The gTLD peaked at 215,000 domains 10 years ago but now sits at under 18,000, having seen slight declines every month for the past five years.

Has the world’s biggest new gTLD registry gone bankrupt?

Has Famous Four Media, by some measures the largest new gTLD registry, gone bankrupt?

There’s some startling evidence that this may be the case, but the company and others concerned are maintaining radio silence.

Last week, IANA’s administrative contact for all of the company’s 16 TLDs changed from its CEO, Geir Rasmussen, to someone called Edgar Lavarello. Here’s an example.

Lavarello, it turns out, is a partner at PricewaterhouseCoopers in Gibraltar who specializes in insolvency and liquidation.

Here he is in a three-year-old interview explaining why my headline today technically really should have used the word “insolvent” rather than “bankrupt”.

On Wednesday, I reached out for comment to Rasmussen and Lavarello, along with others known to work at FFM (at least recently) but have not received any responses.

Absence of a reply is not proof of anything of course — FFM has never been the most communicative company in the world and nobody is under any obligation to respond to inquiries from a humble blogger.

But I suspect that if I posed the straightforward if slightly cheeky question “Has your company gone bankrupt?” to almost any other member of the domain name industry, I’d usually expect to receive a denial in short order.

Sadly, insolvency records in laissez-faire British tax haven Gibraltar, where FFM is based, do not appear to be a matter of public record.

Even if FFM has not gone insolvent, I think there are clear signs it is having problems.

Its primary web site at famousfourmedia.com has been stripped back to be little more than a privacy policy and a contact form. Gone are all the sales pitches, press releases and TLD-specific pages. It’s now basically a one-pager.

The web site of its parent company, Domain Venture Partners, no longer resolves.

Reaching out to industry sources who have business relationships with FFM, I was unable to find anyone who’d talked to the company recently, though there were rumors of departing staff.

Earlier this year, company chair Iain Roache spent £3.9 million ($5.4 million) to buy out former FFM COO Charles Melvin, after Melvin filed a lawsuit against him and Rasmussen.

The nature of the suit is not particularly clear from public records, but at one point Gibraltar’s top judge ruled that the defendants had filed inaccurate — technically “forged” — documents to the court.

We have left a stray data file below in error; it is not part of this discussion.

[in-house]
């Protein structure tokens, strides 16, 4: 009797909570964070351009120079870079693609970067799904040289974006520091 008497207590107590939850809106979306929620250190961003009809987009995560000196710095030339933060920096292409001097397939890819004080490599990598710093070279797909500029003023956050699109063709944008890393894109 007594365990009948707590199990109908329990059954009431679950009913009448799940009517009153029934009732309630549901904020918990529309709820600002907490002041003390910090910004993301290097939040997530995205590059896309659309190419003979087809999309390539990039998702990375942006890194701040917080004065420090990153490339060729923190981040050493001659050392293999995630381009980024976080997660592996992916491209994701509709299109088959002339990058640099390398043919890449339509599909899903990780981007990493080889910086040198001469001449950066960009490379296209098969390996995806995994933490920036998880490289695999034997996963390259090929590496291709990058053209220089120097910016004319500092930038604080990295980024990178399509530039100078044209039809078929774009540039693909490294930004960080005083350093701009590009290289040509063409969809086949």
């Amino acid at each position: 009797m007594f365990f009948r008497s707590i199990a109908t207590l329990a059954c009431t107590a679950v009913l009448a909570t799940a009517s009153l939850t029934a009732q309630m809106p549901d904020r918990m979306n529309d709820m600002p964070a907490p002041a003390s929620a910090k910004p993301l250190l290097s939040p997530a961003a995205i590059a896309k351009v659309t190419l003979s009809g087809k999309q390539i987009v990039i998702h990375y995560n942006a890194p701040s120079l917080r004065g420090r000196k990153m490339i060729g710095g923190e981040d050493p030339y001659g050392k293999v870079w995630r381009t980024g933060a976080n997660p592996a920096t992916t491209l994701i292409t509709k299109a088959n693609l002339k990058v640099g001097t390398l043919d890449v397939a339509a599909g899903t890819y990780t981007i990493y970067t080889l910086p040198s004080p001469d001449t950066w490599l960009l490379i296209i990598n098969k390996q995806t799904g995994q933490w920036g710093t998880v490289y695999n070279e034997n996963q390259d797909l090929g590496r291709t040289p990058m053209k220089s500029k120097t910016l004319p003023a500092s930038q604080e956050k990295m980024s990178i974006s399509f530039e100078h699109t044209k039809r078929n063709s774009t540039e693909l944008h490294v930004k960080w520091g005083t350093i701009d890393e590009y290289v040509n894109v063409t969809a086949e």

These documents included 10 invoices between FFM and AlpNames, its affiliated registrar.

Famous Four runs 16 new gTLDs — the largest among them .loan, .win and .men — and has arguably shifted more domains than any other portfolio registry.

Group volume currently runs at about 4.5 million names according to ntldstats, compared to 3.9 million for Donuts with its far larger portfolio of 241 strings.

It’s achieved this impressive scale largely by selling domains super cheap, often at or below cost and often via AlpNames.

This has resulted in huge numbers of domains being acquired by spammers. FFM strings are routinely listed in the SpamHaus top-ten list of dirtiest TLDs.

AlpNames is also regularly fingered as one of the most spam-friendly registrars.

The company’s chosen business model means that renewals, where you’d expect to make your actual revenue, are on the low side. If you take its .science as a representative example, the TLD peaked at 350,000 domains under management in April 2016 but stood at around 63,000 this February.

$44 billion company is latest deadbeat gTLD registry

Indian car-making giant Tata Motors has become the latest new gTLD registry to fail to pay its ICANN fees.

According to a breach notice (pdf), $44 billion-a-year Tata hasn’t paid its $6,250 quarterly registry fee since at least November last year (though probably much earlier).

Listed on the New York Stock Exchange and elsewhere and part of the Indian conglomerate Tata Group, the company runs .tatamotors as a dot-brand gTLD.

The breach notice, dated 10 days ago, also says that the company is in breach of its contract for failing to publish an abuse contact on its nic.tatamotors web site, something it seems to have corrected.

.tatamotors had half a dozen domains under management at the last count and seems to have at least experimented with using the TLD for private purposes.

Tata becomes the second dot-brand registry to get a slap for non-payment this year.

Back in April, the bank Kuwait Finance House, with revenues of $700 million a year, was also told it was late paying its fees.